Local health care impact $44 million
A good local health care system may itself be part of the prescription for maintaining a healthy rural economy.
That was the bottom line from a study of the economic contribution of Jackson County’s health care system produced and released recently by researchers at K-State Research and Extension.
The study is part of a state-wide initiative called the Kansas Rural Health Works program sponsored by the Kansas Hospital Association.
As part of the program, a county-level analysis of the economic impacts and potential of the local health care sector on the economies of each of the state’s 105 counties has been generated.
According to the report, six percent of Jackson County’s workforce was employed in health services in 2016, which is about 567 jobs.
Health services is the fifth largest employer in the county behind services (30 percent), government (25 percent), trade (12 percent) and agriculture (11 percent).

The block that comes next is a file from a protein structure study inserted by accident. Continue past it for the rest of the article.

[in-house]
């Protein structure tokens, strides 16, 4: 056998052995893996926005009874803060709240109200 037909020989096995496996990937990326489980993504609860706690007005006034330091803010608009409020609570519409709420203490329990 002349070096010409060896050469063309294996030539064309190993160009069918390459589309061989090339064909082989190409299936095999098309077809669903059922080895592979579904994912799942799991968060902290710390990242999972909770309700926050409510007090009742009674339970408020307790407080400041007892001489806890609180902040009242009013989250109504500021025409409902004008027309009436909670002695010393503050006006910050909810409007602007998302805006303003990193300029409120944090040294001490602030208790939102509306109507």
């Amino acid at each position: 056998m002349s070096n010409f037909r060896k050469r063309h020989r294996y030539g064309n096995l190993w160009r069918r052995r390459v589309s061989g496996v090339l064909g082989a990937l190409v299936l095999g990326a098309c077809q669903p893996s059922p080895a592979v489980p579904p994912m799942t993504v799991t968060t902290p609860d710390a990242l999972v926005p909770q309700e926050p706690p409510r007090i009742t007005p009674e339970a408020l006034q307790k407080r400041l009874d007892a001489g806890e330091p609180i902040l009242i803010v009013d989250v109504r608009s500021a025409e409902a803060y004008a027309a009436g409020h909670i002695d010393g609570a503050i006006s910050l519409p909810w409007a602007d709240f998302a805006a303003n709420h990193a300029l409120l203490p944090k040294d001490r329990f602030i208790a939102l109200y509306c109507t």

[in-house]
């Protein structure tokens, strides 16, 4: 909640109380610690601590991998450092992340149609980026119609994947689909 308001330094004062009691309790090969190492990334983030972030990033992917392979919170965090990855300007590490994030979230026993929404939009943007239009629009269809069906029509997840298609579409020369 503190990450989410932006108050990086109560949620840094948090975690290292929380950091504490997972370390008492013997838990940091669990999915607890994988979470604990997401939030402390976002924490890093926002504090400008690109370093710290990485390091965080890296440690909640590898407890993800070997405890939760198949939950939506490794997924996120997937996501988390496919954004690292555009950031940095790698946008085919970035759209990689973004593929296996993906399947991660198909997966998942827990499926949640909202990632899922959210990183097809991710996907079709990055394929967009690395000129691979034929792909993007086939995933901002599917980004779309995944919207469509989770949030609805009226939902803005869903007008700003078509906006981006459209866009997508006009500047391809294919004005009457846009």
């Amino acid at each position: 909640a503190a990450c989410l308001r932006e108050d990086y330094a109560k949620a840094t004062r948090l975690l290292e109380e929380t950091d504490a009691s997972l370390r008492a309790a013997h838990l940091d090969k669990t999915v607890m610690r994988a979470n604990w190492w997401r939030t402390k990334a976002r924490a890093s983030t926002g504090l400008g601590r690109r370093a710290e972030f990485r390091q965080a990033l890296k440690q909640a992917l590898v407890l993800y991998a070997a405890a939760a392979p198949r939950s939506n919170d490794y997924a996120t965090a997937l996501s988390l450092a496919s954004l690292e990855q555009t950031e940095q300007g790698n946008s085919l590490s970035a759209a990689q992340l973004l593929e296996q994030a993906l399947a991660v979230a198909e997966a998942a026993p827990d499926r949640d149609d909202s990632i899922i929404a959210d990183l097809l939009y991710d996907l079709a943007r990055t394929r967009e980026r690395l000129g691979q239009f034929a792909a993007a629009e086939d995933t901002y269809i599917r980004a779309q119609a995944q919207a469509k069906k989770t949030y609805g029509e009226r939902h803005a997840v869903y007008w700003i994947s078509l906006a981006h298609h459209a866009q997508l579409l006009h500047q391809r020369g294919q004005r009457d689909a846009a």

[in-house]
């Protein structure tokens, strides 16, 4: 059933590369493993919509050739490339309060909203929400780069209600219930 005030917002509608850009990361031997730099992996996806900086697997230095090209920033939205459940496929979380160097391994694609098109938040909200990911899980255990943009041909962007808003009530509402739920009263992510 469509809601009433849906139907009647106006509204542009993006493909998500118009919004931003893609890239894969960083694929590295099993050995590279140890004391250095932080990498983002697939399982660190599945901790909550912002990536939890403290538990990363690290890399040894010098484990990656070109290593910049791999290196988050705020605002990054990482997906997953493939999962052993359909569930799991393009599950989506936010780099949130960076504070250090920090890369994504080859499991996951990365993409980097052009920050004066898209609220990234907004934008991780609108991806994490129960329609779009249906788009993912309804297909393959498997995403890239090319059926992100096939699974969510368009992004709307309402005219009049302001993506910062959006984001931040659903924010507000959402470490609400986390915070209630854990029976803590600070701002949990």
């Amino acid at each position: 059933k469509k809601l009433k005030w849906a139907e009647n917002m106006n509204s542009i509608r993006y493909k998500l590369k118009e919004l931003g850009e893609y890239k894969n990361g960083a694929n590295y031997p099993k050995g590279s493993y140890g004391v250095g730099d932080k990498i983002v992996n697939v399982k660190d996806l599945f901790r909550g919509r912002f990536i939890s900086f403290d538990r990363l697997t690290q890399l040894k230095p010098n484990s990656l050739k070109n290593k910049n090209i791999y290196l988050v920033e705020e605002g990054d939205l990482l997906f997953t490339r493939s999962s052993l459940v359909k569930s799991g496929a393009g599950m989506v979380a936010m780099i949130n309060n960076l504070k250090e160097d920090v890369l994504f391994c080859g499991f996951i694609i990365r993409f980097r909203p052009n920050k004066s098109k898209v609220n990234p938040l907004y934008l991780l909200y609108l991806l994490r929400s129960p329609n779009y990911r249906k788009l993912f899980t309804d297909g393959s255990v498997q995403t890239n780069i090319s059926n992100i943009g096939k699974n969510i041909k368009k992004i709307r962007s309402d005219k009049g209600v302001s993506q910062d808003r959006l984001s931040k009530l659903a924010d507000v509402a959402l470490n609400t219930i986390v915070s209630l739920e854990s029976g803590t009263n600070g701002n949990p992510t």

Health services jobs include employment at hospitals (196), nursing home and community care facilities (91), health and personal care stores (41), veterinary services (34), offices of physicians (3), offices of dentists (10), offices of other health practitioners (25), home health care services (12), residential treatment facilities (41), fitness centers (15) and other ambulatory health care facilities (99).
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